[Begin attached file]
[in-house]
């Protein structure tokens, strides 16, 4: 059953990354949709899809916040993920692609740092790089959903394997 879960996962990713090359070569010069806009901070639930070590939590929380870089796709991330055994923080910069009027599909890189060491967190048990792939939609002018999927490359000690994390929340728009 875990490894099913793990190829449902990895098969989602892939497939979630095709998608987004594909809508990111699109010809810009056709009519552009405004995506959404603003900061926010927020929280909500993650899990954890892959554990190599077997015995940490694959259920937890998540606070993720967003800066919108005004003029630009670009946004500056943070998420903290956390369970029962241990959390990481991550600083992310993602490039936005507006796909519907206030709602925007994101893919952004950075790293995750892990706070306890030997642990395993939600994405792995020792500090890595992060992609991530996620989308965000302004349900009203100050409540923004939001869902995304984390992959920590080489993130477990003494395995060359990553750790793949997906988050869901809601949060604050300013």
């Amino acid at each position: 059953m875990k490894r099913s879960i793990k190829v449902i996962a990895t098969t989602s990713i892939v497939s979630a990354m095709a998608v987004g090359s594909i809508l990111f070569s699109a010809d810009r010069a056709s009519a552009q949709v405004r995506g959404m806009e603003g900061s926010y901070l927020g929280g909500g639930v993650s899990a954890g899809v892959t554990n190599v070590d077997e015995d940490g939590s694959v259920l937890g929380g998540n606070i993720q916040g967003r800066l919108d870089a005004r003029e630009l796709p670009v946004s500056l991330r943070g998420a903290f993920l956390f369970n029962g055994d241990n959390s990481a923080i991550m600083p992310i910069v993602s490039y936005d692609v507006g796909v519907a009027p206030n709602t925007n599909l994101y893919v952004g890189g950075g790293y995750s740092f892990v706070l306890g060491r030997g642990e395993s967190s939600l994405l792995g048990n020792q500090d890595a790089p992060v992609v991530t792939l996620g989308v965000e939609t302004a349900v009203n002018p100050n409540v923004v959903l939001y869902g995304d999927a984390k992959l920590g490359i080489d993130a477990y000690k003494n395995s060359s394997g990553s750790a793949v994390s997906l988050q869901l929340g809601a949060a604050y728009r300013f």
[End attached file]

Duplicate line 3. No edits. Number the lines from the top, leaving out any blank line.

């Amino acid at each position: 059953m875990k490894r099913s879960i793990k190829v449902i996962a990895t098969t989602s990713i892939v497939s979630a990354m095709a998608v987004g090359s594909i809508l990111f070569s699109a010809d810009r010069a056709s009519a552009q949709v405004r995506g959404m806009e603003g900061s926010y901070l927020g929280g909500g639930v993650s899990a954890g899809v892959t554990n190599v070590d077997e015995d940490g939590s694959v259920l937890g929380g998540n606070i993720q916040g967003r800066l919108d870089a005004r003029e630009l796709p670009v946004s500056l991330r943070g998420a903290f993920l956390f369970n029962g055994d241990n959390s990481a923080i991550m600083p992310i910069v993602s490039y936005d692609v507006g796909v519907a009027p206030n709602t925007n599909l994101y893919v952004g890189g950075g790293y995750s740092f892990v706070l306890g060491r030997g642990e395993s967190s939600l994405l792995g048990n020792q500090d890595a790089p992060v992609v991530t792939l996620g989308v965000e939609t302004a349900v009203n002018p100050n409540v923004v959903l939001y869902g995304d999927a984390k992959l920590g490359i080489d993130a477990y000690k003494n395995s060359s394997g990553s750790a793949v994390s997906l988050q869901l929340g809601a949060a604050y728009r300013f």